One of the most common cyber myths we encounter is the belief that you’ll be safe from cyber risks if you focus on just your own security.
Ensuring that your organisation is protected against cyber threats is all well and good but what about the other businesses in your supply chain or the third-party assets you use?
You could have the best cybersecurity in the world - but if you’re part of a supply chain and think that you’re invulnerable you’d be wrong.
Organisations must be aware of others in their community and how they’re acting when it comes to cybersecurity. Some of the biggest headline-grabbing breaches of recent years have involved third parties or organisations subordinate to the entity that was hacked.
Probably the most infamous instance of an organisation being attacked via a third party is the Target breach.
Hackers breached the company by stealing credentials from a 3rd party heating company who had access to Target’s networks to monitor their systems.
The company fell victim to a spear phishing attack a few months before the main attack on Target.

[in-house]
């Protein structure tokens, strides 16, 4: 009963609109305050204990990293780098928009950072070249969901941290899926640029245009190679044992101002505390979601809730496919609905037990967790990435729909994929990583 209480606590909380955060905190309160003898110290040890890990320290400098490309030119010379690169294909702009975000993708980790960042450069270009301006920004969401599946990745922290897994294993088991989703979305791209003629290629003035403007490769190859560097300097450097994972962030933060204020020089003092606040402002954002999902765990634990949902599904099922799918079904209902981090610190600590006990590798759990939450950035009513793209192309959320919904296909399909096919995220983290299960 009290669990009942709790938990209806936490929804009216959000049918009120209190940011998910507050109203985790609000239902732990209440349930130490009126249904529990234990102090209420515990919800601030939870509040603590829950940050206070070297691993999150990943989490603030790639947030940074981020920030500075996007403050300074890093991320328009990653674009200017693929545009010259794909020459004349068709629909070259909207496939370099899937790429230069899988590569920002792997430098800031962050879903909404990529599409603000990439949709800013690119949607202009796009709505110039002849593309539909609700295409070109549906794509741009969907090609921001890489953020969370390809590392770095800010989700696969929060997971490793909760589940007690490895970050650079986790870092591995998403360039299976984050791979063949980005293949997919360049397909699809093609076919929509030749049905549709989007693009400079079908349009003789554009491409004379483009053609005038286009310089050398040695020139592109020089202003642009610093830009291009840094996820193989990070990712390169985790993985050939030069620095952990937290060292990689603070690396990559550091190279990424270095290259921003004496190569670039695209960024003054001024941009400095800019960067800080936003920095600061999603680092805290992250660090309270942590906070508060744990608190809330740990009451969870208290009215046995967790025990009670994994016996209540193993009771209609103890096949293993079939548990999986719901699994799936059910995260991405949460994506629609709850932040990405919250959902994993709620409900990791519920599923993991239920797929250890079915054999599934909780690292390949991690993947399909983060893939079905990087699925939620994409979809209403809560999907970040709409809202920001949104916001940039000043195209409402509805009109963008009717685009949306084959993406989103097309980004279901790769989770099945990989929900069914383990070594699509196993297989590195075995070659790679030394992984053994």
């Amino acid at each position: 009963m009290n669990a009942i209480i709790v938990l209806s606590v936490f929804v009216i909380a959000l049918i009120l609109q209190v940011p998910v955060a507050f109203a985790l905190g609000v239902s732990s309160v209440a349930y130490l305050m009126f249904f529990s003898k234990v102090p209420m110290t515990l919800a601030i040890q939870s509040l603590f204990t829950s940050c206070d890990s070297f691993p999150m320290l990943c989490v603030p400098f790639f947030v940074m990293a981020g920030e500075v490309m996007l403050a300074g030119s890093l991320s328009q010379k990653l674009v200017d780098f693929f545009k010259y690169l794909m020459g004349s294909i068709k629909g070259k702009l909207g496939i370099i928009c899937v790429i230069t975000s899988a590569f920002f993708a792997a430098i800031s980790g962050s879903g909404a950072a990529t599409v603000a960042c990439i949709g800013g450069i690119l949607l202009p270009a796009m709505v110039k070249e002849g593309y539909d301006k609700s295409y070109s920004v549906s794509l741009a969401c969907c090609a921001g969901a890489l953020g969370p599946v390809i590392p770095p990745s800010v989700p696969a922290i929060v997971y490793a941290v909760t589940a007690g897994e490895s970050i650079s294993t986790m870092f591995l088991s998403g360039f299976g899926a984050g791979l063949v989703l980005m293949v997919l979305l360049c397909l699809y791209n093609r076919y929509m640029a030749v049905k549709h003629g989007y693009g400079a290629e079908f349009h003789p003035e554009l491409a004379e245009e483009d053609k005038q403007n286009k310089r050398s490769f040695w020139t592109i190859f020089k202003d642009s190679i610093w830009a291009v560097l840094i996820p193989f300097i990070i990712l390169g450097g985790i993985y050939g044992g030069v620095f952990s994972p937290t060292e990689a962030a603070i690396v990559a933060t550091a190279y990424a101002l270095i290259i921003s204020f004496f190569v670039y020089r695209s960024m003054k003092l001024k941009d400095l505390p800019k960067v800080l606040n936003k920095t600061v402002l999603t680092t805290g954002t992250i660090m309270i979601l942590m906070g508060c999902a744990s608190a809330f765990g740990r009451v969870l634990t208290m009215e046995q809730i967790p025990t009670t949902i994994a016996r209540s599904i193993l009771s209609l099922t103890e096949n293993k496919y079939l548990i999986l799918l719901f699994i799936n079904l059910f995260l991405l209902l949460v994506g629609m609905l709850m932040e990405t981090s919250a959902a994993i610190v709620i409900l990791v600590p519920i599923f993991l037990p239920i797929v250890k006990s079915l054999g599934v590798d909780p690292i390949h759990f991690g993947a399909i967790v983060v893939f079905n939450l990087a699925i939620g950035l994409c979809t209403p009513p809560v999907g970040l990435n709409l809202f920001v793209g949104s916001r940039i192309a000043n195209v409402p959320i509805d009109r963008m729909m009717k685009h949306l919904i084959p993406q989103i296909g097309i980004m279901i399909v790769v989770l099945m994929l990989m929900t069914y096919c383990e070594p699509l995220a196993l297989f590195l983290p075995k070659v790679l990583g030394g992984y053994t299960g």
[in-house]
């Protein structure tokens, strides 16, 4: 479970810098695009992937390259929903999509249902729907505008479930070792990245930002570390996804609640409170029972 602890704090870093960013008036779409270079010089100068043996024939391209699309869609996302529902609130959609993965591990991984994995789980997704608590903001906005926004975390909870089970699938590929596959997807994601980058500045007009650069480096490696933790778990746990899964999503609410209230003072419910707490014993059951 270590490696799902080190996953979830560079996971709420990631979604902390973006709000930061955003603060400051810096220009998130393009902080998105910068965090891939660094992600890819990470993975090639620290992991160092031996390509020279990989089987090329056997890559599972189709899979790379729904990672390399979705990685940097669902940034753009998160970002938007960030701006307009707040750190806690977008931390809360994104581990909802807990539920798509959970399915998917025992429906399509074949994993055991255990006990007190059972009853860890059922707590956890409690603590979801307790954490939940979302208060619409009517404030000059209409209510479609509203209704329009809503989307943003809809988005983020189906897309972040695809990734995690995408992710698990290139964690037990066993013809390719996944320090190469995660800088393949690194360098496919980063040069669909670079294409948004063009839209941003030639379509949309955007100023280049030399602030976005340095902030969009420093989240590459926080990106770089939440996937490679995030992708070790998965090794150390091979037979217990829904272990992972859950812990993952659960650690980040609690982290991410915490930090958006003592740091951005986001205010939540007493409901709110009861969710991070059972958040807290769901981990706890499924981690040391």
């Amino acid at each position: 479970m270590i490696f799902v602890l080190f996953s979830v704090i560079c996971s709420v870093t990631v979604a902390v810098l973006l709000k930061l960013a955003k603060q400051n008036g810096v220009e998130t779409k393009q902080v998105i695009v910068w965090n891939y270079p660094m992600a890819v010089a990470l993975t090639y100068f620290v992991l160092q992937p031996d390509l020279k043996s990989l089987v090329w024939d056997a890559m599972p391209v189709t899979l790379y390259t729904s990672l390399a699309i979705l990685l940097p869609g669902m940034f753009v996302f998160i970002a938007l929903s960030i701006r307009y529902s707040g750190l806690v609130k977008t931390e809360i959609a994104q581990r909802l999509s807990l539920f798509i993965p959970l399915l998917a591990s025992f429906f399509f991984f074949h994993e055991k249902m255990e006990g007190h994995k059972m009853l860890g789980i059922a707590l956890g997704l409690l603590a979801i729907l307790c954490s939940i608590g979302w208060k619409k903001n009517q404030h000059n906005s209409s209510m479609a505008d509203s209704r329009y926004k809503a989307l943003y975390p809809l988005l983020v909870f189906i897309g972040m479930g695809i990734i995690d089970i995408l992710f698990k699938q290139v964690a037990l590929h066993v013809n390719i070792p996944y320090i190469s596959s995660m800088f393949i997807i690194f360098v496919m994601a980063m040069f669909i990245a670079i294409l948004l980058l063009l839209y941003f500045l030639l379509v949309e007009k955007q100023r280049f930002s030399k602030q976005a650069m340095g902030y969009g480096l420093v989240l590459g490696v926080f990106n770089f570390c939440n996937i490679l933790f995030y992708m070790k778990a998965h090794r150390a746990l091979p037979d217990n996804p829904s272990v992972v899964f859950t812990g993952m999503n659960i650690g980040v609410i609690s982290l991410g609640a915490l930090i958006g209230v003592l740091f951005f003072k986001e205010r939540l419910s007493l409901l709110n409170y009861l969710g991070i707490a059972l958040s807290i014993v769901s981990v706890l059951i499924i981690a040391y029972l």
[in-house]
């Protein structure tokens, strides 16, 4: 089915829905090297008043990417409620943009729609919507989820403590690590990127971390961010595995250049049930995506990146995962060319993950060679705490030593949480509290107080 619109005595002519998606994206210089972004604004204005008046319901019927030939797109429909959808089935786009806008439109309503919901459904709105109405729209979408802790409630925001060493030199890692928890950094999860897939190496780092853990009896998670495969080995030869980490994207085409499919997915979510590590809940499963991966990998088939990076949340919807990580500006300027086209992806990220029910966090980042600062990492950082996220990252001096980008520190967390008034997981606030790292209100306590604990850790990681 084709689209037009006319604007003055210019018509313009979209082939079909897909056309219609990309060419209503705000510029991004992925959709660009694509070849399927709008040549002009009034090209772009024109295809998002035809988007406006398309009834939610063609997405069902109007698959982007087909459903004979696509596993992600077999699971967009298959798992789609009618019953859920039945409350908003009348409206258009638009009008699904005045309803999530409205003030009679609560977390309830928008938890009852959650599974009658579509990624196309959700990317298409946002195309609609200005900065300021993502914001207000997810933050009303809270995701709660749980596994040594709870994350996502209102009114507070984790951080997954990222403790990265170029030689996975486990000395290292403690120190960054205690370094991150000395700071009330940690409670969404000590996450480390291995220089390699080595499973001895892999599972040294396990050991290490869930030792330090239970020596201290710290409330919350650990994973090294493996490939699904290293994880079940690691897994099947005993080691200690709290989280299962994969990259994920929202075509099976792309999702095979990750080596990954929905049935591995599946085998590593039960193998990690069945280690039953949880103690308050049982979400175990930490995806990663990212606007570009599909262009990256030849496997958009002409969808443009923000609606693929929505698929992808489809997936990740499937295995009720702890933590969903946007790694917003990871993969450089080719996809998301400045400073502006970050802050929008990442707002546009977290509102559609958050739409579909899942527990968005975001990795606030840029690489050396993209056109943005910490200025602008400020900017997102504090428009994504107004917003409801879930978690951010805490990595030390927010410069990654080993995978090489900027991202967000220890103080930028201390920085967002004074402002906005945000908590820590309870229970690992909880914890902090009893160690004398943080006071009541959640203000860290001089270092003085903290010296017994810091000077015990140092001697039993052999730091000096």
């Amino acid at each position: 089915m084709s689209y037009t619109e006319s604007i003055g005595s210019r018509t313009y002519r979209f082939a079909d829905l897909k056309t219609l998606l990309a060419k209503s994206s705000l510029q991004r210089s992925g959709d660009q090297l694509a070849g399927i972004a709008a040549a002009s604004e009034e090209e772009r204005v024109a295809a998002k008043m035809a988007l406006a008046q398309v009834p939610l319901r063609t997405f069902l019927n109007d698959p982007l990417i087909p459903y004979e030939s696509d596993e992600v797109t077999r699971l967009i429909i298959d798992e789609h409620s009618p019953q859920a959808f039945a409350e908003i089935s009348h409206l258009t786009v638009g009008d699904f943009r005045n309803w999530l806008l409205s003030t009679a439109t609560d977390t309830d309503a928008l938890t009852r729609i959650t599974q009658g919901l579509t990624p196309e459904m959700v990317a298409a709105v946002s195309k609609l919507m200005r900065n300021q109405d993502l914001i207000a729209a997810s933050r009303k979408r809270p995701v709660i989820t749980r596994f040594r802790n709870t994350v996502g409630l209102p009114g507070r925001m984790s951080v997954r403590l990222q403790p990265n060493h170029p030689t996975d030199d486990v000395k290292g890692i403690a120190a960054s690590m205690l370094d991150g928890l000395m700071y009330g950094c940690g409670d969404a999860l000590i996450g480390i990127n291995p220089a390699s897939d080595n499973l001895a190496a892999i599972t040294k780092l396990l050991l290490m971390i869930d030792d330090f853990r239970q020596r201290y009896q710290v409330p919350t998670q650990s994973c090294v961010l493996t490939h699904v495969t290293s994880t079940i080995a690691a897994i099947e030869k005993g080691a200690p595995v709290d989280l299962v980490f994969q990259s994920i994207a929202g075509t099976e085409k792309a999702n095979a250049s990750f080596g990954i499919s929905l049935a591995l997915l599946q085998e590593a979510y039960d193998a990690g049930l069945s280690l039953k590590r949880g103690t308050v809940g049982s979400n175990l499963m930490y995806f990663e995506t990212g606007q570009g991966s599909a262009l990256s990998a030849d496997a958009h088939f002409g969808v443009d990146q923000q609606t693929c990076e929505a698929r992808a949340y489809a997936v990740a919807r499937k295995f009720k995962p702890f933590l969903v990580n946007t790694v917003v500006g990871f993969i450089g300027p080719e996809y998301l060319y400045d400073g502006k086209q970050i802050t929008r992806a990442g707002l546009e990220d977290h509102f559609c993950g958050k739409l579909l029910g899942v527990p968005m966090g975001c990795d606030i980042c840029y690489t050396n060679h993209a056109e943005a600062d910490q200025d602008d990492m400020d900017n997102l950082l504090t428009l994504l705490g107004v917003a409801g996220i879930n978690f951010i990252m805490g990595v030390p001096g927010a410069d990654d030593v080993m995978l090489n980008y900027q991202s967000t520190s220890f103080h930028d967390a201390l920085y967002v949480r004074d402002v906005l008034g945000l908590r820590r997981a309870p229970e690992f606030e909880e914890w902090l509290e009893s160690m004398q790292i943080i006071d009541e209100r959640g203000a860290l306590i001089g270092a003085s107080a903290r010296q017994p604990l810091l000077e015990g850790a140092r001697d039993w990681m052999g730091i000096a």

The hackers then installed malware onto Target’s point of sell systems that stole customer credit card details and sent them to a compromised Target server. The data was then sent overseas. Overall 1-3 million credit card details were stolen costing the business hundreds of millions of Dollars in damages and reparations as well as the negative impact on its reputation.
Everything in your organisations ecosystem such as subcontractors, subsidiaries, vendors, accounting firms and even the third-party apps used by the web dev team for your company website can be a threat vector. Security is only as strong as the weakest link, and often that weak link is outside of your immediate control.
Just like other criminals, cyber criminals are opportunists on the lookout for weaknesses and easy prey. All businesses are a target and as their supply chains grow their exposure to risk increases.
Incidents of third-party plugins and apps being used for malicious reasons is nothing new. The websites of many organisations use third-party tools and plugins which could provide a point of access for an attacker. Earlier this year this was highlighted by news that many websites from across the world were infected by a malicious code being injected into a third-party website plugin designed to help the visually impaired use websites.
With many organisations allowing employees to Bring Your Own Devices (BOYD) they open themselves up to risk. Infected apps for smartphones can used by hackers to glean data from their users which could be used to attack their employer directly.
CyberScore quantifies supply chain risk by automatically testing and rating the security of all parts of the chain. It peer-rates suppliers based on objective, empirical data and provides in-depth guidance and support to the supply chain members that are most at risk.
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